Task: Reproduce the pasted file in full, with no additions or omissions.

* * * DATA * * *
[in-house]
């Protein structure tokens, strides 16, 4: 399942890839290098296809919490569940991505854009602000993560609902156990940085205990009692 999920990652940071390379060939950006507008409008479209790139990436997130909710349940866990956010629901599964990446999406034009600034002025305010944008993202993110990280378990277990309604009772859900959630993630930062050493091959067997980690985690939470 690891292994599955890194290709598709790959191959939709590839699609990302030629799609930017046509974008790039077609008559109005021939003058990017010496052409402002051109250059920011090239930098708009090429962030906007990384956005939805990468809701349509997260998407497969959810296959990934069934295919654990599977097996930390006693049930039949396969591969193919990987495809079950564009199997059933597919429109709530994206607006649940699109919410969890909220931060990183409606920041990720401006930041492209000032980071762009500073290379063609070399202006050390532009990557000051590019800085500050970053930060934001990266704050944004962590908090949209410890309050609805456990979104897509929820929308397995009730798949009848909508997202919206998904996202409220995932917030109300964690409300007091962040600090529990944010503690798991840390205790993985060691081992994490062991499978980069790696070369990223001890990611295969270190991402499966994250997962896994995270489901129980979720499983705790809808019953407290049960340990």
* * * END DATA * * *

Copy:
[in-house]
């Protein structure tokens, strides 16, 4: 399942890839290098296809919490569940991505854009602000993560609902156990940085205990009692 999920990652940071390379060939950006507008409008479209790139990436997130909710349940866990956010629901599964990446999406034009600034002025305010944008993202993110990280378990277990309604009772859900959630993630930062050493091959067997980690985690939470 690891292994599955890194290709598709790959191959939709590839699609990302030629799609930017046509974008790039077609008559109005021939003058990017010496052409402002051109250059920011090239930098708009090429962030906007990384956005939805990468809701349509997260998407497969959810296959990934069934295919654990599977097996930390006693049930039949396969591969193919990987495809079950564009199997059933597919429109709530994206607006649940699109919410969890909220931060990183409606920041990720401006930041492209000032980071762009500073290379063609070399202006050390532009990557000051590019800085500050970053930060934001990266704050944004962590908090949209410890309050609805456990979104897509929820929308397995009730798949009848909508997202919206998904996202409220995932917030109300964690409300007091962040600090529990944010503690798991840390205790993985060691081992994490062991499978980069790696070369990223001890990611295969270190991402499966994250997962896994995270489901129980979720499983705790809808019953407290049960340990």